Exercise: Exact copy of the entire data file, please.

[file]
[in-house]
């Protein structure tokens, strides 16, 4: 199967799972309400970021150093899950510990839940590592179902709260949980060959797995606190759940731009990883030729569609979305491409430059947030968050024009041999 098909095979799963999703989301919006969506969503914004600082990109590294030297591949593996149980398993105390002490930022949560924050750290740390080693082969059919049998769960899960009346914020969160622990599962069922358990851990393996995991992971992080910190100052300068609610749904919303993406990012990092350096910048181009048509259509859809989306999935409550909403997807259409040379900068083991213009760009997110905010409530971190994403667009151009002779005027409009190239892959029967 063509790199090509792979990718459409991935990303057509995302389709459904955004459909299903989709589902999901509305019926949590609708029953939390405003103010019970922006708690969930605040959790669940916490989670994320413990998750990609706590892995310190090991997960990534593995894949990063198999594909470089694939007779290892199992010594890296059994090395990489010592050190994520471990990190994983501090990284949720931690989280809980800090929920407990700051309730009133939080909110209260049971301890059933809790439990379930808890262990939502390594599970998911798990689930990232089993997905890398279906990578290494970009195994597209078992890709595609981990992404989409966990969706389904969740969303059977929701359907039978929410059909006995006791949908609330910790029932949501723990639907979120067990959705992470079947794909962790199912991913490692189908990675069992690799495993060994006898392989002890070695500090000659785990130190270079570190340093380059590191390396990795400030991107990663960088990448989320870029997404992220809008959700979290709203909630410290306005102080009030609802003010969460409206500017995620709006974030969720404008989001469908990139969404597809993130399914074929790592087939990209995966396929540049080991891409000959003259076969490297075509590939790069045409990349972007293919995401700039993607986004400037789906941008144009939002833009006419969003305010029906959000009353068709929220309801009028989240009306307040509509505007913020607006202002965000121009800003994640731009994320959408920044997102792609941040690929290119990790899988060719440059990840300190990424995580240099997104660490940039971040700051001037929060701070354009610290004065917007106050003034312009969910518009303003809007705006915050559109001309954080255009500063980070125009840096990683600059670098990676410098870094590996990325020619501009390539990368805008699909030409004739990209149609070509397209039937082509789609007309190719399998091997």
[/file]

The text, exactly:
[in-house]
């Protein structure tokens, strides 16, 4: 199967799972309400970021150093899950510990839940590592179902709260949980060959797995606190759940731009990883030729569609979305491409430059947030968050024009041999 098909095979799963999703989301919006969506969503914004600082990109590294030297591949593996149980398993105390002490930022949560924050750290740390080693082969059919049998769960899960009346914020969160622990599962069922358990851990393996995991992971992080910190100052300068609610749904919303993406990012990092350096910048181009048509259509859809989306999935409550909403997807259409040379900068083991213009760009997110905010409530971190994403667009151009002779005027409009190239892959029967 063509790199090509792979990718459409991935990303057509995302389709459904955004459909299903989709589902999901509305019926949590609708029953939390405003103010019970922006708690969930605040959790669940916490989670994320413990998750990609706590892995310190090991997960990534593995894949990063198999594909470089694939007779290892199992010594890296059994090395990489010592050190994520471990990190994983501090990284949720931690989280809980800090929920407990700051309730009133939080909110209260049971301890059933809790439990379930808890262990939502390594599970998911798990689930990232089993997905890398279906990578290494970009195994597209078992890709595609981990992404989409966990969706389904969740969303059977929701359907039978929410059909006995006791949908609330910790029932949501723990639907979120067990959705992470079947794909962790199912991913490692189908990675069992690799495993060994006898392989002890070695500090000659785990130190270079570190340093380059590191390396990795400030991107990663960088990448989320870029997404992220809008959700979290709203909630410290306005102080009030609802003010969460409206500017995620709006974030969720404008989001469908990139969404597809993130399914074929790592087939990209995966396929540049080991891409000959003259076969490297075509590939790069045409990349972007293919995401700039993607986004400037789906941008144009939002833009006419969003305010029906959000009353068709929220309801009028989240009306307040509509505007913020607006202002965000121009800003994640731009994320959408920044997102792609941040690929290119990790899988060719440059990840300190990424995580240099997104660490940039971040700051001037929060701070354009610290004065917007106050003034312009969910518009303003809007705006915050559109001309954080255009500063980070125009840096990683600059670098990676410098870094590996990325020619501009390539990368805008699909030409004739990209149609070509397209039937082509789609007309190719399998091997």